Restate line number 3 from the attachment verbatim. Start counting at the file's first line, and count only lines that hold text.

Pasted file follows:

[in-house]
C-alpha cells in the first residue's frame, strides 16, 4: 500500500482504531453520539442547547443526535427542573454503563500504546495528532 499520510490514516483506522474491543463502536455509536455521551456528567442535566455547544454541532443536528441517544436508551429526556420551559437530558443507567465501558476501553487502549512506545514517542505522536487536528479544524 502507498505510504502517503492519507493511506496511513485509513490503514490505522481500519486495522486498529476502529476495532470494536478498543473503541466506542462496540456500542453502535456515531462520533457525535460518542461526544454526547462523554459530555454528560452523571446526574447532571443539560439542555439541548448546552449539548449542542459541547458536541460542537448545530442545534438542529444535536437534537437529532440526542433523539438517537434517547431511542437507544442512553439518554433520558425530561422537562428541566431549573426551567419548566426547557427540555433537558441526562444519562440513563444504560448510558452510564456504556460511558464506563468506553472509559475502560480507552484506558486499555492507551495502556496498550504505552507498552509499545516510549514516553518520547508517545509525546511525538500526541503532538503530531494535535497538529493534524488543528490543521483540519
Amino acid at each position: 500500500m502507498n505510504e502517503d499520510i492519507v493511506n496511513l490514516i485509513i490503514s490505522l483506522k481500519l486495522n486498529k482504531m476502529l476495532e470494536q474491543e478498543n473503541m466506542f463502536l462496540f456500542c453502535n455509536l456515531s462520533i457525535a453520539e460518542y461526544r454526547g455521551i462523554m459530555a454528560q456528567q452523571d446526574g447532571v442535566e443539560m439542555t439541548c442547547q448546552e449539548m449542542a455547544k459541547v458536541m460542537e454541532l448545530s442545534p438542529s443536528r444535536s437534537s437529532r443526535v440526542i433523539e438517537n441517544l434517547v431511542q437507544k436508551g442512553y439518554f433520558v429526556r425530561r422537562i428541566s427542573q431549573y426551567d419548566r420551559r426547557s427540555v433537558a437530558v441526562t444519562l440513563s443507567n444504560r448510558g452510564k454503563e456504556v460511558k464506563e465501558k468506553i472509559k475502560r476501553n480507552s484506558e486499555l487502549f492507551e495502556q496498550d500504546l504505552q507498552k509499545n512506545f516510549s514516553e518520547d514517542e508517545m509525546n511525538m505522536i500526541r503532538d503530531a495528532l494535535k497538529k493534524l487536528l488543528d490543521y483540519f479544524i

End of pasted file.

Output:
Amino acid at each position: 500500500m502507498n505510504e502517503d499520510i492519507v493511506n496511513l490514516i485509513i490503514s490505522l483506522k481500519l486495522n486498529k482504531m476502529l476495532e470494536q474491543e478498543n473503541m466506542f463502536l462496540f456500542c453502535n455509536l456515531s462520533i457525535a453520539e460518542y461526544r454526547g455521551i462523554m459530555a454528560q456528567q452523571d446526574g447532571v442535566e443539560m439542555t439541548c442547547q448546552e449539548m449542542a455547544k459541547v458536541m460542537e454541532l448545530s442545534p438542529s443536528r444535536s437534537s437529532r443526535v440526542i433523539e438517537n441517544l434517547v431511542q437507544k436508551g442512553y439518554f433520558v429526556r425530561r422537562i428541566s427542573q431549573y426551567d419548566r420551559r426547557s427540555v433537558a437530558v441526562t444519562l440513563s443507567n444504560r448510558g452510564k454503563e456504556v460511558k464506563e465501558k468506553i472509559k475502560r476501553n480507552s484506558e486499555l487502549f492507551e495502556q496498550d500504546l504505552q507498552k509499545n512506545f516510549s514516553e518520547d514517542e508517545m509525546n511525538m505522536i500526541r503532538d503530531a495528532l494535535k497538529k493534524l487536528l488543528d490543521y483540519f479544524i